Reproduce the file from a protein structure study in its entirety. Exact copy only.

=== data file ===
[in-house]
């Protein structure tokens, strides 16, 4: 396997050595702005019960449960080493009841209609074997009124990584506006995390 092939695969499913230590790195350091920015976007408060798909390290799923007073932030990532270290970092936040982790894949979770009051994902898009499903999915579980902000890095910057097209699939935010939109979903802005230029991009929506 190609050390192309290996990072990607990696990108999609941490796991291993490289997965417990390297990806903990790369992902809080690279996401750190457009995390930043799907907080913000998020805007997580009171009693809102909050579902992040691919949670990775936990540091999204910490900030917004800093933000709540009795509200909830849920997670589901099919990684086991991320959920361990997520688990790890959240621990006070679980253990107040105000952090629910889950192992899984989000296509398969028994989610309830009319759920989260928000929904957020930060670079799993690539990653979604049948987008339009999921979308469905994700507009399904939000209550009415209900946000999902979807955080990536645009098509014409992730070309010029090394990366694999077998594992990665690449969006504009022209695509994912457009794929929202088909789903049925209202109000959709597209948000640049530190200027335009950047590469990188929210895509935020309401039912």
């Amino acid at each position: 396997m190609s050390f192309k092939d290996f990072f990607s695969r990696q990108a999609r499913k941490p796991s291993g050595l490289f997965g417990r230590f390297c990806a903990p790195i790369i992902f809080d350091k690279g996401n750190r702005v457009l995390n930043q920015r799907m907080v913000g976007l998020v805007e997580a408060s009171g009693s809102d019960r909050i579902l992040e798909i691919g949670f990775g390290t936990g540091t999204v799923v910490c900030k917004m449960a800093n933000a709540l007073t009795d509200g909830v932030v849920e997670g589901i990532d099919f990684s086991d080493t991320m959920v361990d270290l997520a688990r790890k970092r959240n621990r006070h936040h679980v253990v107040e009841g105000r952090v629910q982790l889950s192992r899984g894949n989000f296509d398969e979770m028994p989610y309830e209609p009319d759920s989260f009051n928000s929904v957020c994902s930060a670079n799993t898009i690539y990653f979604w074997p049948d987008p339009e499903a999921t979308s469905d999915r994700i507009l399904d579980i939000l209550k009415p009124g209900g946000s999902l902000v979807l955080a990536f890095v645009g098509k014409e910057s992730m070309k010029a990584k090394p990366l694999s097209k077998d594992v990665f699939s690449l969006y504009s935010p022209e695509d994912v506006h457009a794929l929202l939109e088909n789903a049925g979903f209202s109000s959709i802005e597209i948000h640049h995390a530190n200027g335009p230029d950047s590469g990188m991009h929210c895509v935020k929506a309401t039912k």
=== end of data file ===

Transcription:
[in-house]
């Protein structure tokens, strides 16, 4: 396997050595702005019960449960080493009841209609074997009124990584506006995390 092939695969499913230590790195350091920015976007408060798909390290799923007073932030990532270290970092936040982790894949979770009051994902898009499903999915579980902000890095910057097209699939935010939109979903802005230029991009929506 190609050390192309290996990072990607990696990108999609941490796991291993490289997965417990390297990806903990790369992902809080690279996401750190457009995390930043799907907080913000998020805007997580009171009693809102909050579902992040691919949670990775936990540091999204910490900030917004800093933000709540009795509200909830849920997670589901099919990684086991991320959920361990997520688990790890959240621990006070679980253990107040105000952090629910889950192992899984989000296509398969028994989610309830009319759920989260928000929904957020930060670079799993690539990653979604049948987008339009999921979308469905994700507009399904939000209550009415209900946000999902979807955080990536645009098509014409992730070309010029090394990366694999077998594992990665690449969006504009022209695509994912457009794929929202088909789903049925209202109000959709597209948000640049530190200027335009950047590469990188929210895509935020309401039912």
């Amino acid at each position: 396997m190609s050390f192309k092939d290996f990072f990607s695969r990696q990108a999609r499913k941490p796991s291993g050595l490289f997965g417990r230590f390297c990806a903990p790195i790369i992902f809080d350091k690279g996401n750190r702005v457009l995390n930043q920015r799907m907080v913000g976007l998020v805007e997580a408060s009171g009693s809102d019960r909050i579902l992040e798909i691919g949670f990775g390290t936990g540091t999204v799923v910490c900030k917004m449960a800093n933000a709540l007073t009795d509200g909830v932030v849920e997670g589901i990532d099919f990684s086991d080493t991320m959920v361990d270290l997520a688990r790890k970092r959240n621990r006070h936040h679980v253990v107040e009841g105000r952090v629910q982790l889950s192992r899984g894949n989000f296509d398969e979770m028994p989610y309830e209609p009319d759920s989260f009051n928000s929904v957020c994902s930060a670079n799993t898009i690539y990653f979604w074997p049948d987008p339009e499903a999921t979308s469905d999915r994700i507009l399904d579980i939000l209550k009415p009124g209900g946000s999902l902000v979807l955080a990536f890095v645009g098509k014409e910057s992730m070309k010029a990584k090394p990366l694999s097209k077998d594992v990665f699939s690449l969006y504009s935010p022209e695509d994912v506006h457009a794929l929202l939109e088909n789903a049925g979903f209202s109000s959709i802005e597209i948000h640049h995390a530190n200027g335009p230029d950047s590469g990188m991009h929210c895509v935020k929506a309401t039912k």